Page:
Wednesday, January 20, 2016

Dear Anti-Choice Lobbyists: Get Out of the Way of Parents

I’ve followed discourse about Newark’s public education system for years and, suddenly, there’s a shift. While education politics and policy is typically overheated in New Jersey’s largest school district – decades of corruption and nepotism, extreme poverty, failing schools – there’s a new momentum thrumming through a parent-driven crusade for public school options.

A new group called Hands Off Our Future Collective is drawing more and more families to meetings with legislators and school board members. Eric Dawson of “The Newark Report,” a Newark native, is unabashedly exposing Mayor Ras Baraka’s duplicitous campaign tactics against school choice. A universal enrollment system that simplifies choice among traditional and charter public schools methodically quantifies parent desire for alternatives. Superintendent Chris Cerf has successfully smoothed some ragged edges from Cami Anderson’s tenure and restored leadership.

Perhaps this shift from complacency towards empowerment drives recent strident attacks against Newark’s charter school sector. A good example is a recent blogpost from Mark Weber, aka Jersey Jazzman. Weber is responding to an article in The74 by Richard Whitmire, who profiles Alexander St. School, a chronically-failing elementary school that was turned over to Uncommon Schools’ North Star Academy last year. Whitmire reports that in the start of the 2014 school year, when North Star took over, 4th graders were reading at a 1st-grade level  and couldn’t complete simple counting exercised. But, “based on the tough new PARCC tests, in just a single year Uncommon was able to erase years of education malpractice.”

Whitmire writes,
Not only did the reforms of traditional Newark Public Schools produce some real benefits, but the relatively small portion of the gift invested in Newark charter schools paid off big. Real big.
This statement, of course, is an irritant to anti-charter lobbyists and induces a kind of allergic reaction. So bee-stung Weber breaks out in a rash and flails at Whitmire, using data from Leonie Haimson (who helped launch anti-choice organizations like Network for Public Schools and Parents Across America yet chose to send her own children to private schools) and Rutgers professor Bruce Baker (Weber’s dissertation advisor).

Facts are important, especially as Newark parents’ sense of urgency for effective schools rises. So let’s examine the facts, particularly in regards to Newark’s North Star Academy, Weber’s primary target.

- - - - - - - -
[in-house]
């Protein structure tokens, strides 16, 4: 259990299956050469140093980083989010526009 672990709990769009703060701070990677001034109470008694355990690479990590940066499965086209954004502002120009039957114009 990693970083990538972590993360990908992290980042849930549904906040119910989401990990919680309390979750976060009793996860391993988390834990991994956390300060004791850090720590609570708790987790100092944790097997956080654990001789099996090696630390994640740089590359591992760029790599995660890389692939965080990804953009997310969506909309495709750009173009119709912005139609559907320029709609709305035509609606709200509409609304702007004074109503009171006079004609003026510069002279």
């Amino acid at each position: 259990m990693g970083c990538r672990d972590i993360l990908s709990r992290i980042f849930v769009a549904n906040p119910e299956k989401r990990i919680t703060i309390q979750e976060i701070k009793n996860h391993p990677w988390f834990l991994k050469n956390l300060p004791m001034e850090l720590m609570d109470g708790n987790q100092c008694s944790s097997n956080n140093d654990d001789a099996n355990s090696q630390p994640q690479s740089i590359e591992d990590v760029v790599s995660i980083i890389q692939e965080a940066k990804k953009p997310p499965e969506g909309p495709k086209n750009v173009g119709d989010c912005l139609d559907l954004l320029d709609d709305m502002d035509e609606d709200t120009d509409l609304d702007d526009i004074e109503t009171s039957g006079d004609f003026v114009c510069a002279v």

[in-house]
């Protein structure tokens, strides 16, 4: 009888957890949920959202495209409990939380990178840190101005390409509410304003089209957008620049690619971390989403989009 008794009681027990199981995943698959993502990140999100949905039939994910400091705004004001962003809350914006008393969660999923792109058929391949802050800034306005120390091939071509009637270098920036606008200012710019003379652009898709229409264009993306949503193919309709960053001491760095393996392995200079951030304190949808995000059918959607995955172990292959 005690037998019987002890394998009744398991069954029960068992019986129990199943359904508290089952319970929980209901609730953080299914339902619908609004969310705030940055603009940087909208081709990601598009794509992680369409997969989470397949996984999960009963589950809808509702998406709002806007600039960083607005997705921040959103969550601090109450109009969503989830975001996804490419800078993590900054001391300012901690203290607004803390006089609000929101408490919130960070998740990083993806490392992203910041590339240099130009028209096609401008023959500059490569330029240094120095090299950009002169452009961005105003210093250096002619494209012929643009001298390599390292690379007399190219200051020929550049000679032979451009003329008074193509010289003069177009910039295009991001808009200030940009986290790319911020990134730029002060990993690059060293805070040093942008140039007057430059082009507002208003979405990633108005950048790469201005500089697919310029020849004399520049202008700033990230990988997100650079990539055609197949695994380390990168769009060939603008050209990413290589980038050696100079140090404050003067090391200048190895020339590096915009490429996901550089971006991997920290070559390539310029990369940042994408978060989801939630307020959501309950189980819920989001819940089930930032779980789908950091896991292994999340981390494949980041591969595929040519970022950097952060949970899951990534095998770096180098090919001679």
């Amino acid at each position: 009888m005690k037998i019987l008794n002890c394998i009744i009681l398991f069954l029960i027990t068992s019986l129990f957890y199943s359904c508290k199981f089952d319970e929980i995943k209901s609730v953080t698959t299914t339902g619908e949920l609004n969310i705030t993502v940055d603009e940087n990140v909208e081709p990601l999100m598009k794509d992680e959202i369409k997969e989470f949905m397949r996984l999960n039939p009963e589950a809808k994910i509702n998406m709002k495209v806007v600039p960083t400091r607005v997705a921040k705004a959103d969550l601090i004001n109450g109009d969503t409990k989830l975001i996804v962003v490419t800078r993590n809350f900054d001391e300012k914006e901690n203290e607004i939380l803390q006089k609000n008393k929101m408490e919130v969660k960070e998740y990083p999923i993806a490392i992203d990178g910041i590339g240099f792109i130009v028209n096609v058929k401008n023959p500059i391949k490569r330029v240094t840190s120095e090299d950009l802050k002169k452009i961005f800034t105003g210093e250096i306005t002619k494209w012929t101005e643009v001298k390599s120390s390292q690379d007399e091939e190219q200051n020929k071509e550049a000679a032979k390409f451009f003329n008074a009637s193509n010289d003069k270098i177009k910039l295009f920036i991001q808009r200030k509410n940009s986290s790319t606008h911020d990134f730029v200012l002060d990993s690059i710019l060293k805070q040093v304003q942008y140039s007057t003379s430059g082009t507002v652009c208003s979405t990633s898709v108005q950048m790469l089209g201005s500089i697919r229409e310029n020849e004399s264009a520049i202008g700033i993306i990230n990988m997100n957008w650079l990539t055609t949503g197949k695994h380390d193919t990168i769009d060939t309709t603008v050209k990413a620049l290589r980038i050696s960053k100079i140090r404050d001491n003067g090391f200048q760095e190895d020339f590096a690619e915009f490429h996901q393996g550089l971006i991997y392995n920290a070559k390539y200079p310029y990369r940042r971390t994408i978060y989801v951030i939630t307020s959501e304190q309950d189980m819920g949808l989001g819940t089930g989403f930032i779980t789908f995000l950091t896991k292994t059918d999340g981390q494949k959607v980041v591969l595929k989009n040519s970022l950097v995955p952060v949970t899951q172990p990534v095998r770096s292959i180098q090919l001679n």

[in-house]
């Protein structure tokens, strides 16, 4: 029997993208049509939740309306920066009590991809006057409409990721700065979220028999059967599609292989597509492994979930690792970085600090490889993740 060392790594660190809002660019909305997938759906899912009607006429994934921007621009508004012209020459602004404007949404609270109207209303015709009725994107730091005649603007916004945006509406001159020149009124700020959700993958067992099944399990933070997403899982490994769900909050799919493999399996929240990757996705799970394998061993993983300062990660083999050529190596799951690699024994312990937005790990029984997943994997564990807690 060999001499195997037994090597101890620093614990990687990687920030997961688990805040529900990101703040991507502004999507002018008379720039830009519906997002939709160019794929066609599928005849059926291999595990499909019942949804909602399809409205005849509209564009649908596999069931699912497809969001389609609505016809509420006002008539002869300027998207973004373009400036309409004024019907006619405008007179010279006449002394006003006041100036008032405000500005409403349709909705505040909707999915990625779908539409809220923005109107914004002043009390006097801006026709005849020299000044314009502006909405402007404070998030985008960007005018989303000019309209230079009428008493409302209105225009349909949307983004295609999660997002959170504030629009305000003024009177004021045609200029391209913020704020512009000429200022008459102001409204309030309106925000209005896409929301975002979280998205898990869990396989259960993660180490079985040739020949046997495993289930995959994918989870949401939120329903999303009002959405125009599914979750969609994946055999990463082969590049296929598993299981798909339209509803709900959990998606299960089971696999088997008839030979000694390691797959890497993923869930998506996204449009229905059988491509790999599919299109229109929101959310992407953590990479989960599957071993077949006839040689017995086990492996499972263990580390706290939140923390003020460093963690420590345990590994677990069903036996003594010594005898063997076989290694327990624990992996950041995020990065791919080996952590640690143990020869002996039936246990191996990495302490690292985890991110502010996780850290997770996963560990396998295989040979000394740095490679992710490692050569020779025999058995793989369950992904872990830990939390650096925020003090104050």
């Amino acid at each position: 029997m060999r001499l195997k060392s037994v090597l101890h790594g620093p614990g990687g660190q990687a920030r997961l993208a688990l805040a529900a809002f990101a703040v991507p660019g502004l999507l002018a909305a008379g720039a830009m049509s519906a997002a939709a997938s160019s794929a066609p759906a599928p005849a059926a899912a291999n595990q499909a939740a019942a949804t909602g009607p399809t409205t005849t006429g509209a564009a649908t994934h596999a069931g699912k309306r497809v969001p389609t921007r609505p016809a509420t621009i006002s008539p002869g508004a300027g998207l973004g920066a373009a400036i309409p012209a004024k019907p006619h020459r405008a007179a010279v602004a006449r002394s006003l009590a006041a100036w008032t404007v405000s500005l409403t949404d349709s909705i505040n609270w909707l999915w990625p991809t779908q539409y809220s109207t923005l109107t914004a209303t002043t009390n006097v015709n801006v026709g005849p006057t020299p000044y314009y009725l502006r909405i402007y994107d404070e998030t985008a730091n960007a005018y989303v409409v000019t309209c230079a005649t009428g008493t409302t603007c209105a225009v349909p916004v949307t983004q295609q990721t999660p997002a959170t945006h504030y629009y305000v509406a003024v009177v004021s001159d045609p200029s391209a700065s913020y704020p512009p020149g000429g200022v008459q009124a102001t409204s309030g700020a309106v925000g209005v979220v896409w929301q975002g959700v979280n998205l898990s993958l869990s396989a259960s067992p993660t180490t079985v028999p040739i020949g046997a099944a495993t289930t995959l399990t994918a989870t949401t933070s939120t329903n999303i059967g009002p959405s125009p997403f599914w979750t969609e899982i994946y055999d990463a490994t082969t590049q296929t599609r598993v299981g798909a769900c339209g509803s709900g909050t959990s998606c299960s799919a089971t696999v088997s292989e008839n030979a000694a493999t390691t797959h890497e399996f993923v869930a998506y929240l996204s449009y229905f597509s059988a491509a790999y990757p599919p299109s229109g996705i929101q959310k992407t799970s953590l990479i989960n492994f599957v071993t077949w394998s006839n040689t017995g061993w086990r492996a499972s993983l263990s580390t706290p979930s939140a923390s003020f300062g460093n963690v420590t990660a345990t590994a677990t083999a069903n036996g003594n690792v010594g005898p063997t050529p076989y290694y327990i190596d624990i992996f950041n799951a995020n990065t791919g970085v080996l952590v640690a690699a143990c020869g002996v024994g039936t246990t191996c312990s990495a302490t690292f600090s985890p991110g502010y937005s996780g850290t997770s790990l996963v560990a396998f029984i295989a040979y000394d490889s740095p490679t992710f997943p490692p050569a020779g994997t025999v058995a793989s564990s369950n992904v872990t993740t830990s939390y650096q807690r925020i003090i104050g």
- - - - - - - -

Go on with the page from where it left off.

North Star is part of the Uncommon Schools’ charter network and widely regarded as one of the best public schools in New Jersey. The D.O.E. reports that 96% of North Star students are minority and 83.7% are economically-disadvantaged. Seventy-one percent of North Star students pass an A.P. exam. In 2014, North Star students outperformed white students by 29 points on the reading and math portions of the SATs, a gain of over 150 points from 2009, effectively reversing the achievement gap. One hundred percent of North Star’s high school graduates have been accepted to four-year colleges. The most popular school among parents during Newark’s latest universal enrollment cycle was North Star.

Hence, Weber and his anti-choice clique break out in hives. He claims that North Star’s attrition rate is higher than Newark’s traditional schools. He claims that North Star discriminates against special education students and English Language Learners (ELL). He claims that North Star students aren’t poor enough (free lunch vs. reduced lunch).

Again, the facts. North Star’s attrition rates are lower than traditional district schools. North Star has a higher free lunch rate than 20% of Newark district schools. Overall, North Star serves more poor children than the district as a whole (84% for North Star vs. 81% for the district). ELL students, in fact, are not uniformly dispersed through Newark schools or neighborhoods. (Neither are special education students, who represent 8% of North Star's enrollment.) Fourteen of 64 traditional schools serve no ELL students. The median ELL rate for Newark district schools is just 3%.

Weber writes,” “There is no evidence the successes of North Star can be significantly scaled up.”

Actually, North Star started in 1997 with 90 students. It now serves 4,000 students, with long waiting lists.

Weber says that the “voices” of families who oppose charter school expansion “are repeatedly marginalized or flat-out ignored.” Really? By whom? The Newark Teachers Union? Assembly members Patrick Diegnan and Mila Jasey, who are sponsoring (with NJEA's help) a charter school moratorium bill? Anti-choice lobbyists who gathered in Montclair to hold a charter school “forum” attended by Mayor Baraka’s chief education advisor? Mayor Baraka himself, who in December sent a letter to Ed. Comm. David Hespe demanding a ban on charter school expansion?

Weber says, “Newark parents should not have to settle for ‘voting with their feet’; like suburban parents, they should be able to vote with their vote.”

But they do: just look at the preponderance of charter school enthusiasm in Newark’s universal enrollment system.

He writes “Why would we think the children in ‘no excuses’ charters are just like children who are in other schools?”

How are they different? Do their parents not support their academic success? Do they not have the same hopes and dreams as children in wealthier suburban districts?

Advice to Weber et.al.: take some Benedryl and get out of the way of Newark parents.



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